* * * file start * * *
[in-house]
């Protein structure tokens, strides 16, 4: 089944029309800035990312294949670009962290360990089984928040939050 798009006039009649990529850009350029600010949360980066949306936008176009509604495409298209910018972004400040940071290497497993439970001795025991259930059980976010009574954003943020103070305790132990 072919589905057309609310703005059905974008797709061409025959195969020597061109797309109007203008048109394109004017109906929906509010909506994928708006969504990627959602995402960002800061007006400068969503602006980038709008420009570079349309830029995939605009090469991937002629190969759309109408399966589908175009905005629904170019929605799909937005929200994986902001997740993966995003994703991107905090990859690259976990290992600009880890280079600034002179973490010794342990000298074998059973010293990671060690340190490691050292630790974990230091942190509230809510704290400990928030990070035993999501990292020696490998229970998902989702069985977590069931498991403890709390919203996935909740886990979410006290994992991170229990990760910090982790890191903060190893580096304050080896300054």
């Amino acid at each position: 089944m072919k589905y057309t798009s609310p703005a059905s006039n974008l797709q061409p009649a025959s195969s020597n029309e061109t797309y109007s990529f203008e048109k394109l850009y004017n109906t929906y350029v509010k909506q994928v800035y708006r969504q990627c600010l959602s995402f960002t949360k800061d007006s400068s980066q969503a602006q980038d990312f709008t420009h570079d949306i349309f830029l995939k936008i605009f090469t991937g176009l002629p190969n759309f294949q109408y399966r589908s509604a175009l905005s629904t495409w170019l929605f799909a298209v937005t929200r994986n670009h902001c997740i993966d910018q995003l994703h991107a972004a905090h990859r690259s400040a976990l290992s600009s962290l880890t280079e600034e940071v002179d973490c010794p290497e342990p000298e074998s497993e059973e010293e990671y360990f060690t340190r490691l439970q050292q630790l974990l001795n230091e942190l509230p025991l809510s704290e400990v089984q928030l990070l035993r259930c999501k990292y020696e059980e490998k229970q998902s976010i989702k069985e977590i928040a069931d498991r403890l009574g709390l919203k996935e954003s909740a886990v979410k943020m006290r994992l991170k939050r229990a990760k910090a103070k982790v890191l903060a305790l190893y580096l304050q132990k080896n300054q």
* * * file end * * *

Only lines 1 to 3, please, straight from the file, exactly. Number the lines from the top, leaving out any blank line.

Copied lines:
[in-house]
């Protein structure tokens, strides 16, 4: 089944029309800035990312294949670009962290360990089984928040939050 798009006039009649990529850009350029600010949360980066949306936008176009509604495409298209910018972004400040940071290497497993439970001795025991259930059980976010009574954003943020103070305790132990 072919589905057309609310703005059905974008797709061409025959195969020597061109797309109007203008048109394109004017109906929906509010909506994928708006969504990627959602995402960002800061007006400068969503602006980038709008420009570079349309830029995939605009090469991937002629190969759309109408399966589908175009905005629904170019929605799909937005929200994986902001997740993966995003994703991107905090990859690259976990290992600009880890280079600034002179973490010794342990000298074998059973010293990671060690340190490691050292630790974990230091942190509230809510704290400990928030990070035993999501990292020696490998229970998902989702069985977590069931498991403890709390919203996935909740886990979410006290994992991170229990990760910090982790890191903060190893580096304050080896300054």
């Amino acid at each position: 089944m072919k589905y057309t798009s609310p703005a059905s006039n974008l797709q061409p009649a025959s195969s020597n029309e061109t797309y109007s990529f203008e048109k394109l850009y004017n109906t929906y350029v509010k909506q994928v800035y708006r969504q990627c600010l959602s995402f960002t949360k800061d007006s400068s980066q969503a602006q980038d990312f709008t420009h570079d949306i349309f830029l995939k936008i605009f090469t991937g176009l002629p190969n759309f294949q109408y399966r589908s509604a175009l905005s629904t495409w170019l929605f799909a298209v937005t929200r994986n670009h902001c997740i993966d910018q995003l994703h991107a972004a905090h990859r690259s400040a976990l290992s600009s962290l880890t280079e600034e940071v002179d973490c010794p290497e342990p000298e074998s497993e059973e010293e990671y360990f060690t340190r490691l439970q050292q630790l974990l001795n230091e942190l509230p025991l809510s704290e400990v089984q928030l990070l035993r259930c999501k990292y020696e059980e490998k229970q998902s976010i989702k069985e977590i928040a069931d498991r403890l009574g709390l919203k996935e954003s909740a886990v979410k943020m006290r994992l991170k939050r229990a990760k910090a103070k982790v890191l903060a305790l190893y580096l304050q132990k080896n300054q």